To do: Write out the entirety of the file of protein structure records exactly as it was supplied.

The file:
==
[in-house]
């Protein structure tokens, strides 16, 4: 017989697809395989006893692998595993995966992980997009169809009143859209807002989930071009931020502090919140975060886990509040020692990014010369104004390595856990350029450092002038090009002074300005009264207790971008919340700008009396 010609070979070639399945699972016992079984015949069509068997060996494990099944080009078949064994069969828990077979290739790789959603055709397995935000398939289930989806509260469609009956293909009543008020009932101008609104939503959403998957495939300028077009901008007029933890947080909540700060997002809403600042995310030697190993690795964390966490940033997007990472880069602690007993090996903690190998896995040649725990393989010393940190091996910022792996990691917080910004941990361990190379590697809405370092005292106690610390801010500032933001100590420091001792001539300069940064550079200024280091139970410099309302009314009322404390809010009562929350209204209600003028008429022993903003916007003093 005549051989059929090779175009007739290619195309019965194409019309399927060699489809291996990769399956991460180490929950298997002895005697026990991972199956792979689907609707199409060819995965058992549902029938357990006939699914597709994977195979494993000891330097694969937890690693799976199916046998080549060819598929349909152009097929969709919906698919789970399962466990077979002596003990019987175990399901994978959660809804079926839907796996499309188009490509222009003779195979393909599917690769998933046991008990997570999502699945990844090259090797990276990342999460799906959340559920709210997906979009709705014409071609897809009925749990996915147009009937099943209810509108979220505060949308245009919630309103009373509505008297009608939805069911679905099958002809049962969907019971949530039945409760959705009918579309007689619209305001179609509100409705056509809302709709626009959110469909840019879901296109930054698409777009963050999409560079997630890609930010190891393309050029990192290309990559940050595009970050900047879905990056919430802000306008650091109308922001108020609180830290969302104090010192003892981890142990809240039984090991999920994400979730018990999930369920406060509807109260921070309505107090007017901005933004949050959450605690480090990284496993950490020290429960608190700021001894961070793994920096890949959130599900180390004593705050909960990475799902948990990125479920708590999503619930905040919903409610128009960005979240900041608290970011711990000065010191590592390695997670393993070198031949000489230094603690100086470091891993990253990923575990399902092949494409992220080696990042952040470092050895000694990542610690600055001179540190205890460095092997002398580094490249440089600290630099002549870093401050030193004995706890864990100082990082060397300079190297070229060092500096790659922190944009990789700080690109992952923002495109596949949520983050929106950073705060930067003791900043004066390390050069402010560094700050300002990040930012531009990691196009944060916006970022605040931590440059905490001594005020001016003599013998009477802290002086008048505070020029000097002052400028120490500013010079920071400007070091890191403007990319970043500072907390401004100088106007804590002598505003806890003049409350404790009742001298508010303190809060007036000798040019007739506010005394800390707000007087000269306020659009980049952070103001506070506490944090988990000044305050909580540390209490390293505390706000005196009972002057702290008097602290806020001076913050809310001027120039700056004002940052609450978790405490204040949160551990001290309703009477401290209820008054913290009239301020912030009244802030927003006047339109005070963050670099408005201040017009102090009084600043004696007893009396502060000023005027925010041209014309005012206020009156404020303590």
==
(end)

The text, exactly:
[in-house]
């Protein structure tokens, strides 16, 4: 017989697809395989006893692998595993995966992980997009169809009143859209807002989930071009931020502090919140975060886990509040020692990014010369104004390595856990350029450092002038090009002074300005009264207790971008919340700008009396 010609070979070639399945699972016992079984015949069509068997060996494990099944080009078949064994069969828990077979290739790789959603055709397995935000398939289930989806509260469609009956293909009543008020009932101008609104939503959403998957495939300028077009901008007029933890947080909540700060997002809403600042995310030697190993690795964390966490940033997007990472880069602690007993090996903690190998896995040649725990393989010393940190091996910022792996990691917080910004941990361990190379590697809405370092005292106690610390801010500032933001100590420091001792001539300069940064550079200024280091139970410099309302009314009322404390809010009562929350209204209600003028008429022993903003916007003093 005549051989059929090779175009007739290619195309019965194409019309399927060699489809291996990769399956991460180490929950298997002895005697026990991972199956792979689907609707199409060819995965058992549902029938357990006939699914597709994977195979494993000891330097694969937890690693799976199916046998080549060819598929349909152009097929969709919906698919789970399962466990077979002596003990019987175990399901994978959660809804079926839907796996499309188009490509222009003779195979393909599917690769998933046991008990997570999502699945990844090259090797990276990342999460799906959340559920709210997906979009709705014409071609897809009925749990996915147009009937099943209810509108979220505060949308245009919630309103009373509505008297009608939805069911679905099958002809049962969907019971949530039945409760959705009918579309007689619209305001179609509100409705056509809302709709626009959110469909840019879901296109930054698409777009963050999409560079997630890609930010190891393309050029990192290309990559940050595009970050900047879905990056919430802000306008650091109308922001108020609180830290969302104090010192003892981890142990809240039984090991999920994400979730018990999930369920406060509807109260921070309505107090007017901005933004949050959450605690480090990284496993950490020290429960608190700021001894961070793994920096890949959130599900180390004593705050909960990475799902948990990125479920708590999503619930905040919903409610128009960005979240900041608290970011711990000065010191590592390695997670393993070198031949000489230094603690100086470091891993990253990923575990399902092949494409992220080696990042952040470092050895000694990542610690600055001179540190205890460095092997002398580094490249440089600290630099002549870093401050030193004995706890864990100082990082060397300079190297070229060092500096790659922190944009990789700080690109992952923002495109596949949520983050929106950073705060930067003791900043004066390390050069402010560094700050300002990040930012531009990691196009944060916006970022605040931590440059905490001594005020001016003599013998009477802290002086008048505070020029000097002052400028120490500013010079920071400007070091890191403007990319970043500072907390401004100088106007804590002598505003806890003049409350404790009742001298508010303190809060007036000798040019007739506010005394800390707000007087000269306020659009980049952070103001506070506490944090988990000044305050909580540390209490390293505390706000005196009972002057702290008097602290806020001076913050809310001027120039700056004002940052609450978790405490204040949160551990001290309703009477401290209820008054913290009239301020912030009244802030927003006047339109005070963050670099408005201040017009102090009084600043004696007893009396502060000023005027925010041209014309005012206020009156404020303590």